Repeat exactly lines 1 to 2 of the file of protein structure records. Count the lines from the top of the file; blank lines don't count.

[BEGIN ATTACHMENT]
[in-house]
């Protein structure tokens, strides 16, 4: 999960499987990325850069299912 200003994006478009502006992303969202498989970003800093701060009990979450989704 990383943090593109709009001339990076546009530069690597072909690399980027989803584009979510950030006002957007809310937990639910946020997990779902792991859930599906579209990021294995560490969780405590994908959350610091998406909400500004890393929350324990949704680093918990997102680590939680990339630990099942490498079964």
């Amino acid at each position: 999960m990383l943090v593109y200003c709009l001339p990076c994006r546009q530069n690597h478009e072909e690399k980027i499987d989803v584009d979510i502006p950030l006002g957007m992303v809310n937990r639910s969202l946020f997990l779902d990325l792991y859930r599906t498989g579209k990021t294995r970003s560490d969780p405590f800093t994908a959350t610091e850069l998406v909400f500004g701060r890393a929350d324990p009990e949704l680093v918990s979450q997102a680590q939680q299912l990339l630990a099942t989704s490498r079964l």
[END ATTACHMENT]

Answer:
[in-house]
């Protein structure tokens, strides 16, 4: 999960499987990325850069299912 200003994006478009502006992303969202498989970003800093701060009990979450989704 990383943090593109709009001339990076546009530069690597072909690399980027989803584009979510950030006002957007809310937990639910946020997990779902792991859930599906579209990021294995560490969780405590994908959350610091998406909400500004890393929350324990949704680093918990997102680590939680990339630990099942490498079964």